Mark Nelson, director of the Transportation and Mobility Department, spoke about transportation in Richardson including the City’s relationship with DART, which operates light rail services, bus routes and shuttles in Richardson. Nelson also spoke about the City’s status as a Bicycle Friendly Community and what the department does to improve pedestrian connections. Nelson also gave an overview of traffic management and traffic signals before leading the class on a tour of the City’s Traffic Management Center, which is housed at the Service Center.

1. The Development Services Department shared a snapshot at Richardson’s demographics. How have you seen Richardson change as its population grew from when you moved here to its current figure of nearly 120,000 people?

Jennifer Bates: We moved to Richardson from another North Texas town about eight years ago and one of the primary reasons we chose Richardson was because the city is demographically diverse. 

Grace McIntyre: Since I moved to Richardson it has grown from a small rural town to a city atmosphere. Traffic has increased many fold. Diverse nationalities are abundant. Neighbors are not as emotionally close. Stores have come and gone. Real estate prices have increased threefold. 

2. Richardson’s comprehensive plan looks 10-20 years into the future. What would you like to see happen in Richardson over the next two decades?

Pat Byars: Better control of speed. Try to find somewhere to have another park. To continue to work on making areas pleasant to take families. The increase of bus service and trains better accommodate the needs of the citizens.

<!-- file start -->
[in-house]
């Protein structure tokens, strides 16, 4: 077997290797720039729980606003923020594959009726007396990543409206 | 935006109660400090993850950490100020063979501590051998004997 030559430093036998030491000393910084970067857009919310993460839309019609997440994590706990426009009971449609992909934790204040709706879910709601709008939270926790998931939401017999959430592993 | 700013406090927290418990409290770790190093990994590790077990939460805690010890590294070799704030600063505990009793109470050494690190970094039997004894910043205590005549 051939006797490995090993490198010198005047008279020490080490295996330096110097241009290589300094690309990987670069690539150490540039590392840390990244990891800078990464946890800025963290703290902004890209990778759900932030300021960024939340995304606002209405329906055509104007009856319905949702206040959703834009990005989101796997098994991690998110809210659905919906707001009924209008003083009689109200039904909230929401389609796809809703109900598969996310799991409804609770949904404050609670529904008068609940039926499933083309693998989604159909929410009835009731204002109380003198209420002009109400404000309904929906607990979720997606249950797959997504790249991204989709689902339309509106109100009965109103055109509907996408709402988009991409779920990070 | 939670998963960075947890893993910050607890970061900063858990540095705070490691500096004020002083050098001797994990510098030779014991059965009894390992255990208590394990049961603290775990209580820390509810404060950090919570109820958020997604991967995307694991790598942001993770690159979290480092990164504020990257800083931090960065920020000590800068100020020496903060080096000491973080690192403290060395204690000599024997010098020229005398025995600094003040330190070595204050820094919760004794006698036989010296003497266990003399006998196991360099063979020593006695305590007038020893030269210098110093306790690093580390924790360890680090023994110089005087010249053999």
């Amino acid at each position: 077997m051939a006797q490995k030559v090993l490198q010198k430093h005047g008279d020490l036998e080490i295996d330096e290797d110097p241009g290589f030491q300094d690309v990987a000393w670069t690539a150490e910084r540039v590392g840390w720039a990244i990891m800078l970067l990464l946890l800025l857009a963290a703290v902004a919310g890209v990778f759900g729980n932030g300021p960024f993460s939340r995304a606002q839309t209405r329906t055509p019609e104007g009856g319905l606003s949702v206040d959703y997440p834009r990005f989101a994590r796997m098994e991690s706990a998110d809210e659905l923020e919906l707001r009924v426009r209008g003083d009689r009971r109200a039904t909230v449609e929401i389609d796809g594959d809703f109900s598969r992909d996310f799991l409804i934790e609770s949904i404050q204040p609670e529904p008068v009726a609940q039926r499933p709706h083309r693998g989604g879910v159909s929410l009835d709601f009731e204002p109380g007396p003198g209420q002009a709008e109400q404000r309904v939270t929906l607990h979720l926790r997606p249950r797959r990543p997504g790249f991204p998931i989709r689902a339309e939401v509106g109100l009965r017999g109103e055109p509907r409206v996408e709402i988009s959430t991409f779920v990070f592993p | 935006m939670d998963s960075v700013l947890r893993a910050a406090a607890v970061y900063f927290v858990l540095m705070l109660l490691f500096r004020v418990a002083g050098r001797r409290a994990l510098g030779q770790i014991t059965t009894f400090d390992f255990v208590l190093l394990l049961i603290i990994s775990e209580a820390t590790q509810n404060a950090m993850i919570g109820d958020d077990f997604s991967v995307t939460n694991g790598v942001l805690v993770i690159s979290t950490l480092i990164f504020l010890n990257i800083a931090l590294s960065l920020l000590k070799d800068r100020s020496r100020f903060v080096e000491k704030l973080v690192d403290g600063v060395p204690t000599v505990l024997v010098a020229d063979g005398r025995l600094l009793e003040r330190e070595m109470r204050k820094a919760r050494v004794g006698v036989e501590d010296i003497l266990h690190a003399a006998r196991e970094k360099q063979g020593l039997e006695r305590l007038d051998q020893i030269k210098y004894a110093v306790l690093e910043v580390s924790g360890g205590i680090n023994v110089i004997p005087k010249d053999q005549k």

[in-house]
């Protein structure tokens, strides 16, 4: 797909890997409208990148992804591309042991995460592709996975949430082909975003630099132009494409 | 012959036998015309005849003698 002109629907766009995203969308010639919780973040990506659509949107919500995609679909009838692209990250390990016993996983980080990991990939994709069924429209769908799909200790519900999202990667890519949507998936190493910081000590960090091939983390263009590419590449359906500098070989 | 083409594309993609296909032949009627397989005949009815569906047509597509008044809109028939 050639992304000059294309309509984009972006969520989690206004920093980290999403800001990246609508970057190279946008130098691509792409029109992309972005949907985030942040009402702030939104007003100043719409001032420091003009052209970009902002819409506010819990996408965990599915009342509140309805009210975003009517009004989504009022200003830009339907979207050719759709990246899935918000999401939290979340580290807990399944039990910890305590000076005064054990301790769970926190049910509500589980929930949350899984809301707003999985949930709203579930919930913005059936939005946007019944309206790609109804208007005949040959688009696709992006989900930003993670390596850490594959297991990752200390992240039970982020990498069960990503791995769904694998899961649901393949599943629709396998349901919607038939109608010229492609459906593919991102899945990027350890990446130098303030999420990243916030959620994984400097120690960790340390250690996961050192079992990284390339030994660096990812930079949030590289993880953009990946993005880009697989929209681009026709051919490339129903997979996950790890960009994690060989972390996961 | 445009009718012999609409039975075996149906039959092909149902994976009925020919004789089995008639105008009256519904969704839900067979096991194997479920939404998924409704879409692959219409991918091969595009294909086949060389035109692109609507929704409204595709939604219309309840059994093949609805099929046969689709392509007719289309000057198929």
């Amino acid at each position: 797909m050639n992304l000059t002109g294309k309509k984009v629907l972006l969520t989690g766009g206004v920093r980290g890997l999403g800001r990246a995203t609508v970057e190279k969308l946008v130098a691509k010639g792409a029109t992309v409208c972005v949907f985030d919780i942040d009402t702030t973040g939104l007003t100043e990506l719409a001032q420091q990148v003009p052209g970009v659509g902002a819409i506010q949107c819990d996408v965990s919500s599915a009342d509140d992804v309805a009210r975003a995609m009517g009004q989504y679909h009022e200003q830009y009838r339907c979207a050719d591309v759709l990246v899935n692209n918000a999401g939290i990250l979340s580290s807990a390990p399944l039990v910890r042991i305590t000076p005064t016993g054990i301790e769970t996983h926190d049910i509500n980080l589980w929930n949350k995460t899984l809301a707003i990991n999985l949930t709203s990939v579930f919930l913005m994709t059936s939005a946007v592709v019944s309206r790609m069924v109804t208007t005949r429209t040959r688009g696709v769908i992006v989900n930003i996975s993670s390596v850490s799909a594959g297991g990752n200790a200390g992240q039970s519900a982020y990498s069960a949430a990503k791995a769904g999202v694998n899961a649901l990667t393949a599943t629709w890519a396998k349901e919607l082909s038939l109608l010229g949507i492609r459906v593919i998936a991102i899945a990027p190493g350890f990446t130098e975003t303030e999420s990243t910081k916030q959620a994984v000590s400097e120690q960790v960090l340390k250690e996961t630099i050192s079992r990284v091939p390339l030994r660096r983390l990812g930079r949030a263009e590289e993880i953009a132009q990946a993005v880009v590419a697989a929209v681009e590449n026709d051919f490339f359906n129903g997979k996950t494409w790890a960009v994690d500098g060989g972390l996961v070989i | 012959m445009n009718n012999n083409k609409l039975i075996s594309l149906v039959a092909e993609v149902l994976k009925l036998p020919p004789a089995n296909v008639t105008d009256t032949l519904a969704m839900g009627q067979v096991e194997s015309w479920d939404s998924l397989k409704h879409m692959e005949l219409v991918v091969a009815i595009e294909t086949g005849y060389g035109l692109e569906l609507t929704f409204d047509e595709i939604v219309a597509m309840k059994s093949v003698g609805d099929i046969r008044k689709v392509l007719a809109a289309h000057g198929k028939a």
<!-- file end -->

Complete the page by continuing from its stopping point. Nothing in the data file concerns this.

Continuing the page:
Participants learn about traffic management during CARES Session Three.

Micki Webb: Over the next 20 years, I would like to see another grocery store added to our community and any upgrades needed to be provided. I would also like to see the Richardson Square area utilized better. Perhaps add a Central Market type store.

3. DART’s Silver Line rail project is decades in the making. What do you think the impacts will be to Richardson residents and business owners?

Grace McIntyre: The Silver Line will bring more people of diverse nationalities.

Jennifer Bates: Upon completion, I hope residents will be encouraged to take advantage of a less stressful, more environmentally friendly ride to/from the airport.

4. Richardson is a bicycle friendly community with an extensive network of bike and pedestrian trails. What do you think are the benefits of this network of trails?